Carolyn Lang: The Last Book I Loved, You Shall Know Our Velocity!


The last book that I loved was You Shall Know Our Velocity! by Dave Eggers, which is about two friends, Will and Hand, who come into $32,000 around the same time one of their friends dies unexpectedly.

They are devastated by his death, and decide that they can’t keep the money because of the pain it represents. The book unfolds from Will’s perspective as the two friends impulsively embark on a globe-crossing adventure to give the money away to people they think deserve it.

I loved this book because it captured the complexity of loss and redemption in a wanderlust trip around the world. Will speaks with striking clarity about the vacillating uncertainty between wanting to do good and not knowing if his actions mean anything; if his time and energy are just drops in a huge vacuum-like bucket. He articulates the anxiety that comes from the juxtaposition of idealism and the injustices of the world that are reality.

Maybe it is the relevance the book had to my life at the time, trying to figure out what I should do to reconcile the difference between my desires and the fact that many notions that I have are unrealistic or romanticized. Will’s description of this divergence led me to feel more connected to him than I thought was possible to feel to a character in a book.  He explains the feeling of hopelessness in the face of drastic odds without being self-righteous or trite.  He speaks with the overload of emotion of trying to sort through the limits of his ability and his conscience. “I was feeling everything too much. Everything pulled at my eyes. I spent hours floating in pools.”

I have often heard people say that you should first help the people closest to  you before you take off on a trip to a far-flung location.  I understand the idea behind this sentiment, but I have always felt the desire to travel. I am never content with being sedentary, and at times the most appealing thing to me is to take off and leave every responsibility behind me to see the other ways that people live.   From what I have seen, people who travel very far away aren’t completely content. They are restless. Maybe they are looking for something, or maybe they’re running away from something.

In this book, Will was running away.  He couldn’t get away from what was tormenting him, but on the way his unfaltering self-doubt and innate pain often paved the way for an ability to see the world without pretenses or expectations: “There is a chance that everything we did was incorrect, but stasis is itself criminal for those with the means to move, and the means to weave communion between people.”  He empathized with the suffering of those around him because of what he was going through, and refused the notion that the idea of failure can drain the motivation to even try.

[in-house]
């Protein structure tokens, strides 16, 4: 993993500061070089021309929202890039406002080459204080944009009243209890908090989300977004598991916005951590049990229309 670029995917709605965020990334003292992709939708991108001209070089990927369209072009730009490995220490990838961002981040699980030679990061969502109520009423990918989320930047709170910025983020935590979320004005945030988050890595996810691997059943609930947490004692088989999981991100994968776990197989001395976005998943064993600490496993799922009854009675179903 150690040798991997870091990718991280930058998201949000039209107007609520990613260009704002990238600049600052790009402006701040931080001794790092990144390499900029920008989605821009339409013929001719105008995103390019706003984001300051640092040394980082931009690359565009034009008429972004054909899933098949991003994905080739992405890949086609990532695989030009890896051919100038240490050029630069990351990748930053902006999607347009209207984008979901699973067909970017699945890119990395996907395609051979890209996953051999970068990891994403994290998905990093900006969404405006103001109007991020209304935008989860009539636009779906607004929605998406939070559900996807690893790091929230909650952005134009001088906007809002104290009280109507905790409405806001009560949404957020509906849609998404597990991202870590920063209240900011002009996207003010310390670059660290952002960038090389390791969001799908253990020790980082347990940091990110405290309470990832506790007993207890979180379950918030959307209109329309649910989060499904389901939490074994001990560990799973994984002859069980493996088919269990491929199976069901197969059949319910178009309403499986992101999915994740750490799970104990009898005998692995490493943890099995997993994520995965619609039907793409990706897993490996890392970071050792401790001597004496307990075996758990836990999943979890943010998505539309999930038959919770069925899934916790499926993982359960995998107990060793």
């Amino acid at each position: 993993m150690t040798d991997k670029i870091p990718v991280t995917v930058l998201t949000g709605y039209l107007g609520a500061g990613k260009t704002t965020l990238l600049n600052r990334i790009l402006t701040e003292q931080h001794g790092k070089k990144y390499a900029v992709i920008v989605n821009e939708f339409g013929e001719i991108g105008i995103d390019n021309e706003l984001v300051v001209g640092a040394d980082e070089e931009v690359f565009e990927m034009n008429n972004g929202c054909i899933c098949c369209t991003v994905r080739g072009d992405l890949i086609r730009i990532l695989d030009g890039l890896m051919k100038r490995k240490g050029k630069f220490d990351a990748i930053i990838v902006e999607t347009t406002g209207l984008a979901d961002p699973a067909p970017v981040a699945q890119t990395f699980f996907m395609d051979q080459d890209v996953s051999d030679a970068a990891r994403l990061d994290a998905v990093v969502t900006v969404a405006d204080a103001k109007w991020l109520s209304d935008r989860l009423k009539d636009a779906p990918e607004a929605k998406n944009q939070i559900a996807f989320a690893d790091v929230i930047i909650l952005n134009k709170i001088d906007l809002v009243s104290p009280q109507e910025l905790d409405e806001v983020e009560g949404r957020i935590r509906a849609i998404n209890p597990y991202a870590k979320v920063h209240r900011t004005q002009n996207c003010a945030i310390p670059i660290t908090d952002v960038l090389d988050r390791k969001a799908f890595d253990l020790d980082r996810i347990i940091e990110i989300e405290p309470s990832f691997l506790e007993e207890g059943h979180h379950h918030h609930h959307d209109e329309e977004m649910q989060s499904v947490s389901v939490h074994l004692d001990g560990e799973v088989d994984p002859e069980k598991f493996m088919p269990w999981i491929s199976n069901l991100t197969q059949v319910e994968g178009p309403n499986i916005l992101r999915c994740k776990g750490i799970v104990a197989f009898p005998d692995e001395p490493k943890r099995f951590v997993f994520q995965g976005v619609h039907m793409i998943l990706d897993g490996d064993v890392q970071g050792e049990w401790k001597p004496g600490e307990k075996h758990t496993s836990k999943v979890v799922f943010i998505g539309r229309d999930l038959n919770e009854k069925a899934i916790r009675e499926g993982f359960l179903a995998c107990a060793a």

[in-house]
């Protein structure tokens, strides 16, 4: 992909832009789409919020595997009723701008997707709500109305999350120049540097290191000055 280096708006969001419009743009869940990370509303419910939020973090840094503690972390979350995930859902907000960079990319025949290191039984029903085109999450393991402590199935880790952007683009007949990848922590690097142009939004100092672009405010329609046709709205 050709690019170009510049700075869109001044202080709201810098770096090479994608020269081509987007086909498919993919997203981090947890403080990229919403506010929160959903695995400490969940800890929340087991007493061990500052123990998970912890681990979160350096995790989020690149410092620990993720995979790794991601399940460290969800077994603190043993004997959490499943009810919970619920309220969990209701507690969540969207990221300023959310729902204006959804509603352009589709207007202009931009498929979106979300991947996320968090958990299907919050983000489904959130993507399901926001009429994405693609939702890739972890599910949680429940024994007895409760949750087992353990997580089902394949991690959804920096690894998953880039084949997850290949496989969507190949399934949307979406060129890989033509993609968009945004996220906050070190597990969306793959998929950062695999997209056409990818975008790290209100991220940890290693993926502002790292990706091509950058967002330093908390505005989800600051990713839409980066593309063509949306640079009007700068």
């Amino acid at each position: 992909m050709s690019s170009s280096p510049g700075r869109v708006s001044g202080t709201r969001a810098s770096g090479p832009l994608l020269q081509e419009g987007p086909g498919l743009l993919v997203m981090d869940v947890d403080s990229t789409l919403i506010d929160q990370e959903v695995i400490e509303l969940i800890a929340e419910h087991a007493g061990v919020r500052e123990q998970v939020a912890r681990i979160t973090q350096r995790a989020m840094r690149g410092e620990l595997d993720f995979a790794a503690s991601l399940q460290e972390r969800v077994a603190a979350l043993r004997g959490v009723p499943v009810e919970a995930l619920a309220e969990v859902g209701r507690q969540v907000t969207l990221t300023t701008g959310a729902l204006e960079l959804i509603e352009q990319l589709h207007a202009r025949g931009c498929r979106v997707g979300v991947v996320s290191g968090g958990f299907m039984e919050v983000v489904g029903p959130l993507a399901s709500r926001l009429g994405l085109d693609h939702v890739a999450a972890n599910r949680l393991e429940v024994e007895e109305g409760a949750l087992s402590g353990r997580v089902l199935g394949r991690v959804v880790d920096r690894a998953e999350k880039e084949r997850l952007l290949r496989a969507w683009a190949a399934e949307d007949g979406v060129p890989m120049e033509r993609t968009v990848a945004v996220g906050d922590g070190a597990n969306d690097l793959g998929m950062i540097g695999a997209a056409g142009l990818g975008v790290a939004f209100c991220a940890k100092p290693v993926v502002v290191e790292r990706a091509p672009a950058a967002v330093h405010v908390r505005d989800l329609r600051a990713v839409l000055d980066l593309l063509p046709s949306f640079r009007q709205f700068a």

I think in life we are taught to think of grandiose plans and lofty ideals as naive.  We realize that there are often more difficulties than were originally anticipated and that the world can hurt you. His account reminded me that there is still promise in the open road, still a reason to talk to strangers, and to maintain our convictions in the face of crushing loss.  Dave Eggers speaks through Will, and the result is a candid testament to the fact that meaning can be found through loss, through accepting the world’s imperfections and your own.

Seeing the world as Will does, as imperfect, heartbreaking, and often unjust, but simultaneously with the shine of infinite potential, I remembered the allure of adventure. Despite the disappointment that he often faced on his travels, he didn’t forget that people are generally good.  He allowed himself to continue to be surprised by the beauty that he saw around him where most others see only hardship, from the dirty, winding streets of Senegal to frozen villages in Latvia.

My understanding of the book may be going in several different directions, but I think is fitting for the tone of Will’s conflicted account of his struggle to understand the meaning behind his experiences and his own limitations. I think that might be the point of the struggle, the questions and wonder that continue to surface- that they provide us with a reason to continue to explore, to try, and to hold on to what is important to you when the realities of life try to take it away.

Carolyn is from a Chicago suburb and went to University of Illinois to study News-Editorial Journalism. She is currently interning at Amnesty International in Washington, DC before she returns to U of I to get a Master's of Political Science. She has been lucky enough to do some traveling in the past few years, and in the future would like to do more. Right now she is spending most of her time figuring out what she wants to do in the future and planning as much travel as possible to satiate her curiosity. She thinks that will take a while. More from this author →